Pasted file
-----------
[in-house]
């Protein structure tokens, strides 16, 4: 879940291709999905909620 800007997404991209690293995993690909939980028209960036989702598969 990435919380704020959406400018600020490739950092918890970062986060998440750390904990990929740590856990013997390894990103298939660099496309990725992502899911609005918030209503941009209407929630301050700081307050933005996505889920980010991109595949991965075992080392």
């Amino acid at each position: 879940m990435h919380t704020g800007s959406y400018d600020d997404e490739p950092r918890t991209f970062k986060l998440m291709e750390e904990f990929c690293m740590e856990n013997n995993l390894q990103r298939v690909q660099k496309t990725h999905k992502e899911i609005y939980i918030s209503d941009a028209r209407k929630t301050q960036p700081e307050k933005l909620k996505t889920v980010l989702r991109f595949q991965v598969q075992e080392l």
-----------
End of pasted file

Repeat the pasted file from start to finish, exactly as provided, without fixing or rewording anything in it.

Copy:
[in-house]
């Protein structure tokens, strides 16, 4: 879940291709999905909620 800007997404991209690293995993690909939980028209960036989702598969 990435919380704020959406400018600020490739950092918890970062986060998440750390904990990929740590856990013997390894990103298939660099496309990725992502899911609005918030209503941009209407929630301050700081307050933005996505889920980010991109595949991965075992080392």
């Amino acid at each position: 879940m990435h919380t704020g800007s959406y400018d600020d997404e490739p950092r918890t991209f970062k986060l998440m291709e750390e904990f990929c690293m740590e856990n013997n995993l390894q990103r298939v690909q660099k496309t990725h999905k992502e899911i609005y939980i918030s209503d941009a028209r209407k929630t301050q960036p700081e307050k933005l909620k996505t889920v980010l989702r991109f595949q991965v598969q075992e080392l």